At noon, I walked over to Tinseltown, a 12-screen multiplex on the edge of the bad part of town, so to speak. I bought a ticket for Intermission (Flashosity ahead), an Irish film starring several luminaries, including Colin Farrell, Colm Meaney and Cilian Murphy.
When the film started, I was very pleased to discover that I was the only one watching it. This brings me great joy (as it has on two previous occasions at this same multiplex–Boys Don’t Cry on Christmas Eve and a weekday matinee of, uh, Eurotrip).
About halfway through the film, I got up to go the bathroom. As I was coming out of the theatre, a guy was coming in through the other door. I thought it was a bit odd, but he didn’t look particularly dodgy, so I carried on. On returning to the theatre, I discovered daylight spilling in from one of the exit doors near the screen, and my bag–containing my wallet, keys, iPod and sunglasses–was gone. There was a young cinema employee standing in the exit doorway.
Fortunately, there is a maze of stairs between the exit and the outside world. I saw the cinema employee run off, and I tore off after him. The employee managed to stop a guy–the same guy I’d seen entering the theatre–just before he went outside. My bag (a leather valise–lovingly referred to as my ‘manbag’ or ‘murse’) was nowhere to be seen.
The guy claimed total innocence, talking a mile a minute and showing me the contents of his backpack. While I was pretty sure he was guilty, he clearly didn’t have my stuff. I figured that he had dumped it once he heard us coming. Sure enough, on the way back upstairs to the theatre, I found my bag thrown under a staircase, just out of sight. It was unopened, with all of the contents still inside.
I shrugged, thanked the employee for his help, and went back to watching the movie. It was kind of an Irish Short Cuts, telling the interwoven story of a half-dozen or so Dubliners search for love and money. The script was witty, pacey and very genuine, and the acting was, to use an Irish (or English?) phrase, top drawer. Particularly Murphy and Kelly Macdonald, who are both stunners. I last saw the lovely Kelly in Gosford Park, and she’s got a supporting role in a big biopic about J. M. Barrie.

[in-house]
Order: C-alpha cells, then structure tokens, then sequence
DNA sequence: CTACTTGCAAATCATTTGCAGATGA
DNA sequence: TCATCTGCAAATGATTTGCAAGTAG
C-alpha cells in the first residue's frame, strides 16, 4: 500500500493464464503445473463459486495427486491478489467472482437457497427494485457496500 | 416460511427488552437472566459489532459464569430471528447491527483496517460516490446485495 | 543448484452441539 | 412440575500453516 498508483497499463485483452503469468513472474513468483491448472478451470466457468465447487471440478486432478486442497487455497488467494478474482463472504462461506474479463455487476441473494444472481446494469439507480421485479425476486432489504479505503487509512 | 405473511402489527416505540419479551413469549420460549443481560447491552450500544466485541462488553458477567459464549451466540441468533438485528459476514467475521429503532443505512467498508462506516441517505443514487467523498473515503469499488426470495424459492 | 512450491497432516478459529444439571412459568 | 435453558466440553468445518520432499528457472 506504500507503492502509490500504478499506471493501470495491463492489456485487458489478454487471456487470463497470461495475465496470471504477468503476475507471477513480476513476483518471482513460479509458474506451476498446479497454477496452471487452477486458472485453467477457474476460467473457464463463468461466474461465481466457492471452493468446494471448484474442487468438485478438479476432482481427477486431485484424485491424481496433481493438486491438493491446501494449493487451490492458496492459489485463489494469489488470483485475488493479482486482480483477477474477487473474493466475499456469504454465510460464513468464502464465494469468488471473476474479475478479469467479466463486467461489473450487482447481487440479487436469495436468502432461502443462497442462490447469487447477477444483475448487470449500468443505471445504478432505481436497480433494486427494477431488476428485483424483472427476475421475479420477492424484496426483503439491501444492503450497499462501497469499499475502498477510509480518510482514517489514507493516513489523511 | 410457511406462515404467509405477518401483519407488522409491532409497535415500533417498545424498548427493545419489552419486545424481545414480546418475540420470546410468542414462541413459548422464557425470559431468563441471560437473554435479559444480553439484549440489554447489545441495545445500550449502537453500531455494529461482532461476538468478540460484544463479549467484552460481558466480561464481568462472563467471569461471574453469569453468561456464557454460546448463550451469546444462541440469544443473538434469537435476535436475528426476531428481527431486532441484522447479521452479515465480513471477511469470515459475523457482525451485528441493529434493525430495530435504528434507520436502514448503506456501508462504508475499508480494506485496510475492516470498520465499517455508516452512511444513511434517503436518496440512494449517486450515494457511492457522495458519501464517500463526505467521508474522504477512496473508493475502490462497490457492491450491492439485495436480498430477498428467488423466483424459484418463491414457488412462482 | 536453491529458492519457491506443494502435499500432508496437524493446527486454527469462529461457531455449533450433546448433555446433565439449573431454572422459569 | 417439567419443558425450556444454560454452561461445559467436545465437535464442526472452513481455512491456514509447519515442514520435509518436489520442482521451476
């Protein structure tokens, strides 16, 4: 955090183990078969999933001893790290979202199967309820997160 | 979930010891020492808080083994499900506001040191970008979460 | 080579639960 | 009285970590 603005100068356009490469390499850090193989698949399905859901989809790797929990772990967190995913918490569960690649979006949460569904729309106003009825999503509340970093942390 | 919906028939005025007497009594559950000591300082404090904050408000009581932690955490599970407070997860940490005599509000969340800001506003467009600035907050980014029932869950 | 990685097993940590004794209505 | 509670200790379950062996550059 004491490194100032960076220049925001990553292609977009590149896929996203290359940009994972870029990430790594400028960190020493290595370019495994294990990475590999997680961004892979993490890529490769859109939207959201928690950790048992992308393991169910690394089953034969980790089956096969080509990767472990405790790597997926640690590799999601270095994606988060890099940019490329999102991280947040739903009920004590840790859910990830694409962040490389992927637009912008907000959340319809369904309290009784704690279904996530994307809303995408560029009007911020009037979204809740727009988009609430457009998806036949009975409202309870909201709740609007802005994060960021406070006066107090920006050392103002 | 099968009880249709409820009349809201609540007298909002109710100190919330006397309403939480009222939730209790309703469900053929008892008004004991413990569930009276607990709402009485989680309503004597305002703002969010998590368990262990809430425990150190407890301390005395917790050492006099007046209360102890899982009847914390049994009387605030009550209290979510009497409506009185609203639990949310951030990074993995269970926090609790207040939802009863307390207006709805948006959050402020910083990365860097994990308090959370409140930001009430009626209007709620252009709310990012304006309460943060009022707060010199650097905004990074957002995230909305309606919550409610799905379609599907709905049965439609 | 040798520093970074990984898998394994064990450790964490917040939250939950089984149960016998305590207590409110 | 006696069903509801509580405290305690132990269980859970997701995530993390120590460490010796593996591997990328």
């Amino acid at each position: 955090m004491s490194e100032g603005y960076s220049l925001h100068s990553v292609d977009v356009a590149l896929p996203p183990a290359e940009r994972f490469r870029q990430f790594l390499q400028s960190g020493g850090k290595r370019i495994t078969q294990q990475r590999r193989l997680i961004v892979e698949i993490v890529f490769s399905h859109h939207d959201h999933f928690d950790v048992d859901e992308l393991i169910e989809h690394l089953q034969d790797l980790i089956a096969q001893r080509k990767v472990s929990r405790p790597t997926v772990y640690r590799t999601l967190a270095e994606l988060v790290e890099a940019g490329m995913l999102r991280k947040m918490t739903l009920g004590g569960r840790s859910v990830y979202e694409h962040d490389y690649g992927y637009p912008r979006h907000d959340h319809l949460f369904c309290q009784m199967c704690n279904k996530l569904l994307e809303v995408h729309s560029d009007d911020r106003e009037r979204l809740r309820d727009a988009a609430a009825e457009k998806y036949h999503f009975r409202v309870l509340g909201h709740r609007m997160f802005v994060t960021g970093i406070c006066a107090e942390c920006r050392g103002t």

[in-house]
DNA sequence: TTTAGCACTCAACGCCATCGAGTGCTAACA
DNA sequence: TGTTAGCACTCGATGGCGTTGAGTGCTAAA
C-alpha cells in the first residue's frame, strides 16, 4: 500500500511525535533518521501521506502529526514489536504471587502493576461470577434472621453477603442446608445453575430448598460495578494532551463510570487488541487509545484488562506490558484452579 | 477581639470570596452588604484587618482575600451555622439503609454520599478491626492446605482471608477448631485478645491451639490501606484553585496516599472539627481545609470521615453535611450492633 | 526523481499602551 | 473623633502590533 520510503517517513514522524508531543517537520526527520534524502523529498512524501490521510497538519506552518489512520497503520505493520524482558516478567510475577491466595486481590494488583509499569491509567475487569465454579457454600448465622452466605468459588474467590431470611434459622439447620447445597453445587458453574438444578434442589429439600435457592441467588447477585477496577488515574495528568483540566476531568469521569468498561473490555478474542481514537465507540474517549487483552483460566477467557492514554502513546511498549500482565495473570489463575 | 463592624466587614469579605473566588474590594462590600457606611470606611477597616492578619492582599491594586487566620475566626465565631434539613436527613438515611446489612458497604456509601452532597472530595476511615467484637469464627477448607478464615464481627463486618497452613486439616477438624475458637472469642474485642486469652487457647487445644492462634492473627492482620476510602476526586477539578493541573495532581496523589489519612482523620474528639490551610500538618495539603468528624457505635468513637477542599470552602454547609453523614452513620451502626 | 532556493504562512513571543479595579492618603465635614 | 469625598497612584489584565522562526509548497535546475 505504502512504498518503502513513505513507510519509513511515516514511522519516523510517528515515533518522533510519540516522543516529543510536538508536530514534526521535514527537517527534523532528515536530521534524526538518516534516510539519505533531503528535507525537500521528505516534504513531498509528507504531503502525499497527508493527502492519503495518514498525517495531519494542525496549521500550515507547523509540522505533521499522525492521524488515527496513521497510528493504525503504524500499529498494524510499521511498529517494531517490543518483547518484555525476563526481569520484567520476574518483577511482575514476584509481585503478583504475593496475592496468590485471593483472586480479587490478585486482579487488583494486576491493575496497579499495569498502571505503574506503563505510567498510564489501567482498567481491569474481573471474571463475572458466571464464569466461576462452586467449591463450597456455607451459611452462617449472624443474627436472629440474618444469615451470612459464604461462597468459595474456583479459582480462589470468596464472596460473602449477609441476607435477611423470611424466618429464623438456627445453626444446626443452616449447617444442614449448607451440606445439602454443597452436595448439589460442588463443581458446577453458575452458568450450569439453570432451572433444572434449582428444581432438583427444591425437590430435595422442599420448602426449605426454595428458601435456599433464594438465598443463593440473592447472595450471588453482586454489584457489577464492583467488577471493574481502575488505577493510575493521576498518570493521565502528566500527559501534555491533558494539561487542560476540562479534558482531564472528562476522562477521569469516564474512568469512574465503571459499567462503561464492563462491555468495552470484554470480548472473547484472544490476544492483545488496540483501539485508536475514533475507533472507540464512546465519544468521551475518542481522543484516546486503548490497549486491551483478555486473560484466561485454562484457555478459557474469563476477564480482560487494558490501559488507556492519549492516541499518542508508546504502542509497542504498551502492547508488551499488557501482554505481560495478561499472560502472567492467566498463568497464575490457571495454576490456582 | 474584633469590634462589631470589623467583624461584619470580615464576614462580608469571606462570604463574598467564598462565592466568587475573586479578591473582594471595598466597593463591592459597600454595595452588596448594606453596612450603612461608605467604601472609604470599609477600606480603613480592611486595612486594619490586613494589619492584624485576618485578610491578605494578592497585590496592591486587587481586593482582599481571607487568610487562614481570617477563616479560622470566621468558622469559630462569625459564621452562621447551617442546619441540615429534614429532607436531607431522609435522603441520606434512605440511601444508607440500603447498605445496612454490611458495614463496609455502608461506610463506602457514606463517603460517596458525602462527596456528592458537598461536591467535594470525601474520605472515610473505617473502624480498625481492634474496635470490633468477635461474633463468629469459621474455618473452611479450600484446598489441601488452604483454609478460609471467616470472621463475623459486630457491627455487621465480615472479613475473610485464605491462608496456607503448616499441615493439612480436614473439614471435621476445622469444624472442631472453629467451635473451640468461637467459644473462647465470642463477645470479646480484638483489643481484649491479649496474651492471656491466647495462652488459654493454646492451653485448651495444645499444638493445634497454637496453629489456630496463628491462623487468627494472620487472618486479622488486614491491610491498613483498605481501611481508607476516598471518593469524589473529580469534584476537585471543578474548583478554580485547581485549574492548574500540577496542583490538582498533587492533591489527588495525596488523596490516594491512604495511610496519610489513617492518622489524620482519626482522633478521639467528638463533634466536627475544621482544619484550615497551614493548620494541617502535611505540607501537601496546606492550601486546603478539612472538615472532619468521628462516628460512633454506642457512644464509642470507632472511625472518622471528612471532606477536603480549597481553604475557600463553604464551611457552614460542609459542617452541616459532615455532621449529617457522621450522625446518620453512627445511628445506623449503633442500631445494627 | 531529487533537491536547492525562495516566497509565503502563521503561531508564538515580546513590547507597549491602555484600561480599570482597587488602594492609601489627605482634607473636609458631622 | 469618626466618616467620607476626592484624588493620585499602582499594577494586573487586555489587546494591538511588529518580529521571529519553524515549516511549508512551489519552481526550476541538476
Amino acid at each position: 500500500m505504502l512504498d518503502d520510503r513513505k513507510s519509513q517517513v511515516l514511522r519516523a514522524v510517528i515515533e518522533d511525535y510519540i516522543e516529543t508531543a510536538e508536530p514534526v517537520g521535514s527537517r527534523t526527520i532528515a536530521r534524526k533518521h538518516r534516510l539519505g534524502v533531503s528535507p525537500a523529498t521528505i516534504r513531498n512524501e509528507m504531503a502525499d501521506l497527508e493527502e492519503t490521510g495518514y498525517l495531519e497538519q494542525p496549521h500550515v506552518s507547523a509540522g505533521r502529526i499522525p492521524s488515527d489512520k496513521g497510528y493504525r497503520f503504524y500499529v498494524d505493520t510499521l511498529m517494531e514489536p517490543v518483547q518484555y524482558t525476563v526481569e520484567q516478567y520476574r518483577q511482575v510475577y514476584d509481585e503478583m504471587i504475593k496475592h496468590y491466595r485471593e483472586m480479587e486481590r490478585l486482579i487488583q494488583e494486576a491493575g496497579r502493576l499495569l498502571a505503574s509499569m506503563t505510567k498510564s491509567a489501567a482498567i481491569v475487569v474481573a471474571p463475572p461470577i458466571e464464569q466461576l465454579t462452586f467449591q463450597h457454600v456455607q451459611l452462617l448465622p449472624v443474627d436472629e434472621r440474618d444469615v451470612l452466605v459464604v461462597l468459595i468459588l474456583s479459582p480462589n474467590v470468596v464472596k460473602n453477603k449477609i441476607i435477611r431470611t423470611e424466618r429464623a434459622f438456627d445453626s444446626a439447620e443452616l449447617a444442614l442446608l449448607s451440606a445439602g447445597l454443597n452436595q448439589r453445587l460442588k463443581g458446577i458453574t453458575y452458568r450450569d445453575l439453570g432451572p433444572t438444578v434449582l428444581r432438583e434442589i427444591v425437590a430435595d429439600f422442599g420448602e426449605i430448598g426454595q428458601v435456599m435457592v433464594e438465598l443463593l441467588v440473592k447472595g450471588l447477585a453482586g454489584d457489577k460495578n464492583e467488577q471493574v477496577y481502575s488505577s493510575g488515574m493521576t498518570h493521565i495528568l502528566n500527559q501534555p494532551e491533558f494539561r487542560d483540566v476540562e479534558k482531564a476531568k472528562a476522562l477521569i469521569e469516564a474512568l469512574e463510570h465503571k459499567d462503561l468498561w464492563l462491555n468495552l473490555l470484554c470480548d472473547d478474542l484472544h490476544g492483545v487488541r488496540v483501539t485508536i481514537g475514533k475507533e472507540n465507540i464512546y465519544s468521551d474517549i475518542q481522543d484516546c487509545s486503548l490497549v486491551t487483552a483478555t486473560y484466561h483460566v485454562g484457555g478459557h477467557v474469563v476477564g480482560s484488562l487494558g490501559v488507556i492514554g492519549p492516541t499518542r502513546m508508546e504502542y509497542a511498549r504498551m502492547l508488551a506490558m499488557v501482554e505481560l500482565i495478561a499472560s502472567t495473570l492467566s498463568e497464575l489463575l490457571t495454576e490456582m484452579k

I’d be curious to hear what some Irish friends has to say, but it seemed like the genuine article to me. The sharpness and emotionality of Irish men, the visciousness of Northside knackers, the shyness about sex, the gregarious articulateness of everybody–resonated pretty truly for me.
After the movie, I walked a block or two around the theatre, looking for the thief. To do what? Show him that I got my bag? Yell at him? Try to kick his ass (he was a little guy, and kind of fey)? I’m not really sure. I didn’t find him, though, which was probably for the best.
There are two lessons for me in this incident. One, don’t be stupid and leave your bag in an empty theatre. More importantly, don’t be stupider and ignore your spider sense. We all have it, that instinctual, repitilian part of our brain. I saw that guy into the theatre as I was coming out, and something raised a warning in the back of my head. A brief conversation occurred in there:
REPTILIAN BIT OF BRAIN: Dude, go back into the theatre. That guy’s going to steal your stuff.
RATIONAL BIT OF BRAIN: Don’t be silly.
REPTILIAN: Seriously, turn around and go back.
RATIONAL: He had a CD player in the mesh pocket of his bag. Thieves don’t have CD players. They sell those for crack or prostitutes or whatever.
REPTILIAN: You’re going to regret this.
RATIONAL: Besides, our bladder is totally full.
Lesson two: you have intuition for a reason–don’t ignore it.
While walking home, my faith in humanity was restored by two ten-year-old girls selling tasty pink lemonade to raise money for landmine removal. At ten! At that age, I was busy deciding who I liked better, Snake Eyes or Scarlet.